The Limited trim comes with everything above but swaps in xenon headlights and adds power-folding side mirrors, leather upholstery, a power-adjustable driver seat, driver-seat memory settings, an auto-dimming rearview mirror, a sunroof, interior ambient lighting, and rear air vents. Infotainment upgrades include wireless device charging, a larger 8-inch touchscreen with navigation, and an eight-speaker Infinity audio system.
The Limited also comes standard with active safety features and driver aids, including automatic emergency braking, blind-spot monitoring with rear cross-traffic alert, adaptive cruise control with stop-start, and lane departure warning with lane keeping assist.
The Ioniq is not one of the torque monsters we read about in the EV news. But it doesn't weigh as much as some others, so it has enough power to be competitive in the segment. Well-rounded dynamics make the driving experience enjoyable, but a bit more steering feel would be welcome.
The Ioniq's rather small electric motor makes good torque when it's time to get going, and it feels peppy around town. But with only 118 horsepower, it's not destined to be fast. That said, there's enough to get this 3,200-pound EV up to 60 mph in 8.9 seconds, a decent showing in this segment.
These brakes perform well in everyday situations. Not too much initial grab. Not too soft. There are three levels of brake regeneration that can be adjusted on-the-fly via paddles mounted on the back of the steering wheel. Panic stops from 60 mph took 124 feet, a tick below the class average.
The Ioniq's wheel feels light in your hands, and it doesn't transmit much cornering feedback to the driver. But that doesn't harm the car's steering precision in city maneuvers or its inherent stability when cruising straight at speed on the highway.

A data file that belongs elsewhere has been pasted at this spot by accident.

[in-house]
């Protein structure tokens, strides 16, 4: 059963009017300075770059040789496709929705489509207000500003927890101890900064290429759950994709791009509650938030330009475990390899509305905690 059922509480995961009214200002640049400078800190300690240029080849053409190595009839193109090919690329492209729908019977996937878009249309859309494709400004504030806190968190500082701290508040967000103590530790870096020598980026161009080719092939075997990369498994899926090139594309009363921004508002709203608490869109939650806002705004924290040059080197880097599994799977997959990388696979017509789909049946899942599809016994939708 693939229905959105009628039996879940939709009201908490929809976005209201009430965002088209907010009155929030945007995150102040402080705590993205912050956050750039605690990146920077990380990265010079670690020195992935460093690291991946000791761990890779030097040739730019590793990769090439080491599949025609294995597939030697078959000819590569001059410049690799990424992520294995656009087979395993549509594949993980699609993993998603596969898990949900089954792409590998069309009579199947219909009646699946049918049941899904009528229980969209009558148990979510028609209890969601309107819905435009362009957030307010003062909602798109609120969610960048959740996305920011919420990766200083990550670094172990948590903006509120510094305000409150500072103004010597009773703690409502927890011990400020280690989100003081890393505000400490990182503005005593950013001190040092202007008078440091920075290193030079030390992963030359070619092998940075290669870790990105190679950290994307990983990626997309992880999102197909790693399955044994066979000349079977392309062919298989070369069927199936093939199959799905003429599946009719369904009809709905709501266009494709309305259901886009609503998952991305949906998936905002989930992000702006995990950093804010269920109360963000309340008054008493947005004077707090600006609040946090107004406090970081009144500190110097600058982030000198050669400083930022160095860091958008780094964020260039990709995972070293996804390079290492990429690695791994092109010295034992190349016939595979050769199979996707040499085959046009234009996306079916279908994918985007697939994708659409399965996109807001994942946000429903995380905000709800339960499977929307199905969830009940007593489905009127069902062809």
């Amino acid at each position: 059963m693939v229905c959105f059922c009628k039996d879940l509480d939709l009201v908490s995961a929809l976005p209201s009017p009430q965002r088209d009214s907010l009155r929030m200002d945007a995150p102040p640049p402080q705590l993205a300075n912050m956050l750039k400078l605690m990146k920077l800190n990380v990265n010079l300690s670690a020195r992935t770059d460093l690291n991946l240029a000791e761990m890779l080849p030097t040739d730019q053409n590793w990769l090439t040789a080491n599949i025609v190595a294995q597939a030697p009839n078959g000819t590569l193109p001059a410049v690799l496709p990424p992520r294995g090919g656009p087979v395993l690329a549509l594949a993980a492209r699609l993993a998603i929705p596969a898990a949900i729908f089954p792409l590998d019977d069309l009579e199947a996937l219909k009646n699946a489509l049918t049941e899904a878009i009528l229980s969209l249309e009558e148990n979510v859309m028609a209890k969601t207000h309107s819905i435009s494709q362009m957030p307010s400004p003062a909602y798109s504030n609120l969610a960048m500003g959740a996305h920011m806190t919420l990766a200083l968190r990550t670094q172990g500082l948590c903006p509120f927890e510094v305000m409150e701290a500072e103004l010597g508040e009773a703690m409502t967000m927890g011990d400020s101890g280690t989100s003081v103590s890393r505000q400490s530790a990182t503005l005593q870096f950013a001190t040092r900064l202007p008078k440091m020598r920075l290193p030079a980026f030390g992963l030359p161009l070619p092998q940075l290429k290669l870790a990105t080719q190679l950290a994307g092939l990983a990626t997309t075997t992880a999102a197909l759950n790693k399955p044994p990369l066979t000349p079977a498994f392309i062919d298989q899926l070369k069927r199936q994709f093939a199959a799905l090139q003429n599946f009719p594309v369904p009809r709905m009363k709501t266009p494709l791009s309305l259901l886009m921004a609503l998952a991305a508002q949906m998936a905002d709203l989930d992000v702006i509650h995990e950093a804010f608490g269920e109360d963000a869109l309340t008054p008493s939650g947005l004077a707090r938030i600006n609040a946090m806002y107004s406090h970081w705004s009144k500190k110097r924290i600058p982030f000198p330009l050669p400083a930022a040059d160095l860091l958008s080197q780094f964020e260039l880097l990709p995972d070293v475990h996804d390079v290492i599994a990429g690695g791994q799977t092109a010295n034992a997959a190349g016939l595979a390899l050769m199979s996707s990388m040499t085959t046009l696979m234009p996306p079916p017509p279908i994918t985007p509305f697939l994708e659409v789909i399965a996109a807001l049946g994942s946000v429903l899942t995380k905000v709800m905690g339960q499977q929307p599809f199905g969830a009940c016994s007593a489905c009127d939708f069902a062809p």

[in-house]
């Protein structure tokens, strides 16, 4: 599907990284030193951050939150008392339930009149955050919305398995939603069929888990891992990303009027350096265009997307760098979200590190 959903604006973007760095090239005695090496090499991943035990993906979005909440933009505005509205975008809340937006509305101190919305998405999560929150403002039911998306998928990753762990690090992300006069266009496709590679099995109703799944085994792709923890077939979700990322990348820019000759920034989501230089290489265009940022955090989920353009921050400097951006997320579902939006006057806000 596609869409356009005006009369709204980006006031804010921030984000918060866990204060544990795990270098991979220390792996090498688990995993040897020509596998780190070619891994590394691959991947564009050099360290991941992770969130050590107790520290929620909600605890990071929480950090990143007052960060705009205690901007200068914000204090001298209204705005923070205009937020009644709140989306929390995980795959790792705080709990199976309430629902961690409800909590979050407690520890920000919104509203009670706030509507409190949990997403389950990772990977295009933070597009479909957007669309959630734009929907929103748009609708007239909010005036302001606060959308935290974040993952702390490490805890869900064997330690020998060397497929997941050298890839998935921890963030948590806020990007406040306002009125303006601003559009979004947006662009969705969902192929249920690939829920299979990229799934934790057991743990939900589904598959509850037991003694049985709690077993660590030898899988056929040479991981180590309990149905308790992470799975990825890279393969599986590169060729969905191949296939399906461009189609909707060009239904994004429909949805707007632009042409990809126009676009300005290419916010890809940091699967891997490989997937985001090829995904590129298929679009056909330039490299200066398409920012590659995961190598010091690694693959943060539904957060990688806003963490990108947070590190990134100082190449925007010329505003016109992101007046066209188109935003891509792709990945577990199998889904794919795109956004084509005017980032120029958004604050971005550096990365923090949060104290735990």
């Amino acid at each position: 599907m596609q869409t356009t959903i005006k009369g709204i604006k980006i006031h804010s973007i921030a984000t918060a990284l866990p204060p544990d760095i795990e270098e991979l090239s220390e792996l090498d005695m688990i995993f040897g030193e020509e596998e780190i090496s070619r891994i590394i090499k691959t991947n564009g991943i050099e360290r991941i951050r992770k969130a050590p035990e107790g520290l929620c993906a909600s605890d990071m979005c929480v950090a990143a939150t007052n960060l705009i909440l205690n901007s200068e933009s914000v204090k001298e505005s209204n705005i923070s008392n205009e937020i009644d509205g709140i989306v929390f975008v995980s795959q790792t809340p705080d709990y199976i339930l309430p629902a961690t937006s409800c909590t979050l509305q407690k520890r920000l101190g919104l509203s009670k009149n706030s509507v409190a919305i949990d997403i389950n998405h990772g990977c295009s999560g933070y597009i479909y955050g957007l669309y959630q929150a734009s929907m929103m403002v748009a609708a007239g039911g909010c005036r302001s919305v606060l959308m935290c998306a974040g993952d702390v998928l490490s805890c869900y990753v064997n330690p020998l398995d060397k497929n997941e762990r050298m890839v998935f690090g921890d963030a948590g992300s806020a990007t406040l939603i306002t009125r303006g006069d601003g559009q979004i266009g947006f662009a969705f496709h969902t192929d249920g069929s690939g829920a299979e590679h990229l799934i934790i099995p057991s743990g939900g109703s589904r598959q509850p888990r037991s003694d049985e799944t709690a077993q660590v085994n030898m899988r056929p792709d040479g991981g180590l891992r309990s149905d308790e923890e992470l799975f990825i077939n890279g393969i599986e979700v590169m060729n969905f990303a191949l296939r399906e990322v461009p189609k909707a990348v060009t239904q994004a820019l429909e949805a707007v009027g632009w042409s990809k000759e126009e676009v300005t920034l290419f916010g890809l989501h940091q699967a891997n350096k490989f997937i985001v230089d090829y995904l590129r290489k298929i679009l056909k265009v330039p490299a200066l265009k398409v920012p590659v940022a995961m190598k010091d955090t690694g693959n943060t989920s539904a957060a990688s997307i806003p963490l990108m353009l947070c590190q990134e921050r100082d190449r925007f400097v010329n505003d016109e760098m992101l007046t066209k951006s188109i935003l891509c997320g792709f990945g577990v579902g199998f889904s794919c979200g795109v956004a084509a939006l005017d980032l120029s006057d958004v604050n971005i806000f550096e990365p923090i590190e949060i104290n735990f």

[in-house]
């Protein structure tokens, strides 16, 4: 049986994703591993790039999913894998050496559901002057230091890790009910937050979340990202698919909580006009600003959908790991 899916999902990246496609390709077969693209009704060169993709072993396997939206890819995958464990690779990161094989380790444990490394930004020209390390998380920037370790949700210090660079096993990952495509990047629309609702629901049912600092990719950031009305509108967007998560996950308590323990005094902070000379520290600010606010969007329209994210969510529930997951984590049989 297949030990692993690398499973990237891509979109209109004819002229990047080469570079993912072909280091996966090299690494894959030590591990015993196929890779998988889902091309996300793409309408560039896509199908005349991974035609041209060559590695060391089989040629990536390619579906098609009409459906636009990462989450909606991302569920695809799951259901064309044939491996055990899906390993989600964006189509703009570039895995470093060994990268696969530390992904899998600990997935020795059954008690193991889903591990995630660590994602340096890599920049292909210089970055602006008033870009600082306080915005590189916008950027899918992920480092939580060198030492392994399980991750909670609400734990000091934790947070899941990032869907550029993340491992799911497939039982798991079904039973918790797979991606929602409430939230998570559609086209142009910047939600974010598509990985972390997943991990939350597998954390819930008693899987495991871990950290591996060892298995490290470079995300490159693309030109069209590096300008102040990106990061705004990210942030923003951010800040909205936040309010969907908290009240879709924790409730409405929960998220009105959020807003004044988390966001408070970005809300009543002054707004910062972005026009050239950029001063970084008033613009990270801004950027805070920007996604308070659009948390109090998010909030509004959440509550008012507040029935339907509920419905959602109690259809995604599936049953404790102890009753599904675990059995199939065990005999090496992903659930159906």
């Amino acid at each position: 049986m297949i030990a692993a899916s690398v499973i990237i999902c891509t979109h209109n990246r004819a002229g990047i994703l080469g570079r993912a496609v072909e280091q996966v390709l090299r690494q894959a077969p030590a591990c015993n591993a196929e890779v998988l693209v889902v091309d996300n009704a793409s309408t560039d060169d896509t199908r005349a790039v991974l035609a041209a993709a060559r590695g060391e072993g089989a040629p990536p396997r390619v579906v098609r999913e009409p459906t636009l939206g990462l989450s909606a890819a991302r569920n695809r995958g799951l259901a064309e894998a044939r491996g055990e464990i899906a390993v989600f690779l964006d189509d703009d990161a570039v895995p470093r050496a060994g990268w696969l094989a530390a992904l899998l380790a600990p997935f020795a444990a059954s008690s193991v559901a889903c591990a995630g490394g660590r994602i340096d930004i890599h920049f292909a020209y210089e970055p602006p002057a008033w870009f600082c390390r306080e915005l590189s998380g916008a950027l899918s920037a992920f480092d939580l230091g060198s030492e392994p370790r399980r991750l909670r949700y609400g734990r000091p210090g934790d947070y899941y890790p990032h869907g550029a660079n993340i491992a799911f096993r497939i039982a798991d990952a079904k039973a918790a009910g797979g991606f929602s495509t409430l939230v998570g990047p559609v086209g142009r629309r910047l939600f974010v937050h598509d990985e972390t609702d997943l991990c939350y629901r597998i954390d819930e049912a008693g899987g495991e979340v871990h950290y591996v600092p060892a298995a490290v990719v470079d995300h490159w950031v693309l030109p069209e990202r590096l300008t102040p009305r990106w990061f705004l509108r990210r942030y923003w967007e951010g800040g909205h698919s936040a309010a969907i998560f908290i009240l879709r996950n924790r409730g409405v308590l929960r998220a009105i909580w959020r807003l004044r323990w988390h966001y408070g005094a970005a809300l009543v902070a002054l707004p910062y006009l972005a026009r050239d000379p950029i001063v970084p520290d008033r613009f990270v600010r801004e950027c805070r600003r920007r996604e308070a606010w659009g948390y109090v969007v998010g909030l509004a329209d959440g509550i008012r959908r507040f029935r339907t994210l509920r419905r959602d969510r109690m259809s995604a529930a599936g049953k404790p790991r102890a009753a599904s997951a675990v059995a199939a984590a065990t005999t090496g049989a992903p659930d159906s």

A low center of gravity, thanks to the battery's low position, and a surprisingly low curb weight help give the Ioniq a surprising sense of composure and liveliness. It might do better if the suspension was a little less buoyant, and there's only so much grip from its efficiency-minded tires.
Electric vehicles never shift, so it's no wonder that there's no drivetrain shock or momentary pause as you speed up or slow down. Lift-throttle braking makes the drive even smoother, and the brake-regen paddles on the steering wheel add a little fun to the mix.
We find the driver's seat to be comfortable and on par, if not a tick above, those of competitors. The backseats are average at best. A simple yet clever climate control system is the main standout with noise management also commendable. Ride comfort over choppier roads is the biggest negative.
The shape of the driver's seat is supportive and adjustable enough that most will find a comfortable position. A tilt-and-telescoping steering wheel helps. We went a good three hours before lower limbs grew wary. Its rear bench seatback is upright and quite firmly padded, and lateral support is lacking.